Archeologists to Study Pre-Settlement Hut in Iceland

The first archeological research in Iceland this year will begin at Hafnir in Reykjanes, southwest Iceland, on Monday. Archeologists will continue their study of a hut which may originate from 770-880 AD, the latter part of the Iron Age, and predate the historical settlement of Iceland in 874.
The remains of the hut at Hafnir. Photo: Bjarni F. Einarsson.
Excavation has been ongoing in the area around the hut, which has been given the name Vogur, with intermission since 2003, Fréttablaðið reports.
Last summer archeologist Bjarni F. Einarsson revealed that carbon age analysis indicated that the hut may have been constructed in the aforementioned period, which garnered considerable attention.

Einarsson adds in an interview with Fréttabladid that C14 analysis indicates that the cabin was deserted between the years 770 to 880 AD, which seems to indicate that it was built “well before the ‘historical first settlement” in the year 874.

Einarsson says that his working theory is that it was an outpost from Northern Europe, Scandinavia or the British isles. Those men came to utilize the resources in Iceland: Birds, eggs, fish, whales and not least walrus teeth.

In Einarson’s view this means that settlement in Iceland developed from being an outpost, habited only part of the year into permanent settlement. “This replaces the myth of a long haired, angry king in Norway that drove the upper class to Iceland. It is complete gibberish and romanticized view of our origins that Icelanders are part of the Scandinavian upper class.”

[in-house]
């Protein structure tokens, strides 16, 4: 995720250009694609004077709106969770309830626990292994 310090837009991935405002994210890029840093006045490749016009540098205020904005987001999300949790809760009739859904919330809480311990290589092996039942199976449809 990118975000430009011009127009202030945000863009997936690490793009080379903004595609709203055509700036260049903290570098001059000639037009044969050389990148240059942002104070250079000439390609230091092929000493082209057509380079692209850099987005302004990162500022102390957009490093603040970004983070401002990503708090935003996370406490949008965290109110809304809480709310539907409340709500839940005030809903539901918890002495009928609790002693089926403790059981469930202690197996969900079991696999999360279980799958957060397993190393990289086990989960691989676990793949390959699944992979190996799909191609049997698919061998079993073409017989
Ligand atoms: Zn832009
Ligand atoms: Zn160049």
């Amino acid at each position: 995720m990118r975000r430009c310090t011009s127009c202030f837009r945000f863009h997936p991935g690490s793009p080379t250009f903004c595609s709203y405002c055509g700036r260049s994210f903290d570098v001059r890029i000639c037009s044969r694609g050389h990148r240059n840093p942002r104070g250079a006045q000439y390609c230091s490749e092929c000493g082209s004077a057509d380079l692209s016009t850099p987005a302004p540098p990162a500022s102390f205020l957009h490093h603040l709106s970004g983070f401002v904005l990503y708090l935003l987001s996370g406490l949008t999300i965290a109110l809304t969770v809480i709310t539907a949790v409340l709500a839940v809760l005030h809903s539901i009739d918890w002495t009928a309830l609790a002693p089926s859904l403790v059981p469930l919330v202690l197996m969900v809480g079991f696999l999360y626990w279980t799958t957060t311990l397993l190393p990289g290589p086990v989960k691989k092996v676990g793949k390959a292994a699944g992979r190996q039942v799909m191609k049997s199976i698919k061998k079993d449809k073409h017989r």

Einarsson adds that old fables on the origin of settlement in Iceland have now been proved false. However, new theories will not easily make it into history books because of the natural conservative view of historians.

The research in Hafnir is not completed. This summer the middle part of the cabin will be dug up and the work concluded next year.

Not everyone agrees to this theory. will have more on the controversy in the near future.

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